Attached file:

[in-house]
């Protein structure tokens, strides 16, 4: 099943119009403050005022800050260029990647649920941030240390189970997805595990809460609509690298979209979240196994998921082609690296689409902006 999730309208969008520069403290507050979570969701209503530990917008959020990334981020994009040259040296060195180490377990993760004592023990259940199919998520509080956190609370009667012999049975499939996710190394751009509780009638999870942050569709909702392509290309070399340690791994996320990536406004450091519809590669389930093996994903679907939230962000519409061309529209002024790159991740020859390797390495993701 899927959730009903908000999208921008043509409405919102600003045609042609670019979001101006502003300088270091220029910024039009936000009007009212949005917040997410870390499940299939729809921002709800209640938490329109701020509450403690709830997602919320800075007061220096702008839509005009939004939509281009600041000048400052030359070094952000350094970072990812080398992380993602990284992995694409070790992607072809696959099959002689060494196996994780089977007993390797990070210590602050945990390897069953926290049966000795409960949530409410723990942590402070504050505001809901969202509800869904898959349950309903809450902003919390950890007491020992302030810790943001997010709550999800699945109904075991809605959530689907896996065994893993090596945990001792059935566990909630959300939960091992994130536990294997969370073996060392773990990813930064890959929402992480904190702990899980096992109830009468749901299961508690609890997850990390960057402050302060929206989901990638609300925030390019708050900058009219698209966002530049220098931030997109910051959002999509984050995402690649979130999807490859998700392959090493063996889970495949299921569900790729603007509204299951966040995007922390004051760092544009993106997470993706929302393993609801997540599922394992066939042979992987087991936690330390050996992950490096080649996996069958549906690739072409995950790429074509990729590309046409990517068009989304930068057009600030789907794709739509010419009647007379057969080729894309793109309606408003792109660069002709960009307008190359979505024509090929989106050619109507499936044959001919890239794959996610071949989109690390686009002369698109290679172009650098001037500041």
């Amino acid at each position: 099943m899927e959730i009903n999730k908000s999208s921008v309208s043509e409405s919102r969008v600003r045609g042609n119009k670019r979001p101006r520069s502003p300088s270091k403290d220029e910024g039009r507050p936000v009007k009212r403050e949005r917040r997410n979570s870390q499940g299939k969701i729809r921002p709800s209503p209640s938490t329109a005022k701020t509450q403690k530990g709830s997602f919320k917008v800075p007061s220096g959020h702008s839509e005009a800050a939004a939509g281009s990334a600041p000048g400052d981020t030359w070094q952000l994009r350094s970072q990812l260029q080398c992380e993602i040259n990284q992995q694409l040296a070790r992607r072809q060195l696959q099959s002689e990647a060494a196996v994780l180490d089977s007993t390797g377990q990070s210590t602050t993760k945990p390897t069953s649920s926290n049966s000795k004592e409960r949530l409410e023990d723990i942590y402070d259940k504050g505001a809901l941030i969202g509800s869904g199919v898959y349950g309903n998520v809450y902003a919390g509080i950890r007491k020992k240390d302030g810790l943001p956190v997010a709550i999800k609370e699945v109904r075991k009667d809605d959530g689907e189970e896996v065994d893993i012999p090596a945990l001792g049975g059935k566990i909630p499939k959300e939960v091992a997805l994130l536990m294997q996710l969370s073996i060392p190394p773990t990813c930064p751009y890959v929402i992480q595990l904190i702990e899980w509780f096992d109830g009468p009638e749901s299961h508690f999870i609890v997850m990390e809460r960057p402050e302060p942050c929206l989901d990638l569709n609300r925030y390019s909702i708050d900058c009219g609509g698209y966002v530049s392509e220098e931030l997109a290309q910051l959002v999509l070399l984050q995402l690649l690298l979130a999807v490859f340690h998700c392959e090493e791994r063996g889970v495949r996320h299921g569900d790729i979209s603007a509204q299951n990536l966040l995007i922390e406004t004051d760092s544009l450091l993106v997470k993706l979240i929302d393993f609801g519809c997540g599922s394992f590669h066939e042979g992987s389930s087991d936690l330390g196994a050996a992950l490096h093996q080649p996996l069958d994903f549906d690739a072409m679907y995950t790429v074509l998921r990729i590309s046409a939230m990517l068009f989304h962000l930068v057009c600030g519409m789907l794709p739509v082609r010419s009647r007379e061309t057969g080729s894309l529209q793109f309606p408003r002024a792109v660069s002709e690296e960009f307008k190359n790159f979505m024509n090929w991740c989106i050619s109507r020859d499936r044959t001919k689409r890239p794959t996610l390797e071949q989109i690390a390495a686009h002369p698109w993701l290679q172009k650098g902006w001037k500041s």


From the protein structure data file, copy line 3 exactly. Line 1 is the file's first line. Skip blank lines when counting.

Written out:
């Amino acid at each position: 099943m899927e959730i009903n999730k908000s999208s921008v309208s043509e409405s919102r969008v600003r045609g042609n119009k670019r979001p101006r520069s502003p300088s270091k403290d220029e910024g039009r507050p936000v009007k009212r403050e949005r917040r997410n979570s870390q499940g299939k969701i729809r921002p709800s209503p209640s938490t329109a005022k701020t509450q403690k530990g709830s997602f919320k917008v800075p007061s220096g959020h702008s839509e005009a800050a939004a939509g281009s990334a600041p000048g400052d981020t030359w070094q952000l994009r350094s970072q990812l260029q080398c992380e993602i040259n990284q992995q694409l040296a070790r992607r072809q060195l696959q099959s002689e990647a060494a196996v994780l180490d089977s007993t390797g377990q990070s210590t602050t993760k945990p390897t069953s649920s926290n049966s000795k004592e409960r949530l409410e023990d723990i942590y402070d259940k504050g505001a809901l941030i969202g509800s869904g199919v898959y349950g309903n998520v809450y902003a919390g509080i950890r007491k020992k240390d302030g810790l943001p956190v997010a709550i999800k609370e699945v109904r075991k009667d809605d959530g689907e189970e896996v065994d893993i012999p090596a945990l001792g049975g059935k566990i909630p499939k959300e939960v091992a997805l994130l536990m294997q996710l969370s073996i060392p190394p773990t990813c930064p751009y890959v929402i992480q595990l904190i702990e899980w509780f096992d109830g009468p009638e749901s299961h508690f999870i609890v997850m990390e809460r960057p402050e302060p942050c929206l989901d990638l569709n609300r925030y390019s909702i708050d900058c009219g609509g698209y966002v530049s392509e220098e931030l997109a290309q910051l959002v999509l070399l984050q995402l690649l690298l979130a999807v490859f340690h998700c392959e090493e791994r063996g889970v495949r996320h299921g569900d790729i979209s603007a509204q299951n990536l966040l995007i922390e406004t004051d760092s544009l450091l993106v997470k993706l979240i929302d393993f609801g519809c997540g599922s394992f590669h066939e042979g992987s389930s087991d936690l330390g196994a050996a992950l490096h093996q080649p996996l069958d994903f549906d690739a072409m679907y995950t790429v074509l998921r990729i590309s046409a939230m990517l068009f989304h962000l930068v057009c600030g519409m789907l794709p739509v082609r010419s009647r007379e061309t057969g080729s894309l529209q793109f309606p408003r002024a792109v660069s002709e690296e960009f307008k190359n790159f979505m024509n090929w991740c989106i050619s109507r020859d499936r044959t001919k689409r890239p794959t996610l390797e071949q989109i690390a390495a686009h002369p698109w993701l290679q172009k650098g902006w001037k500041s």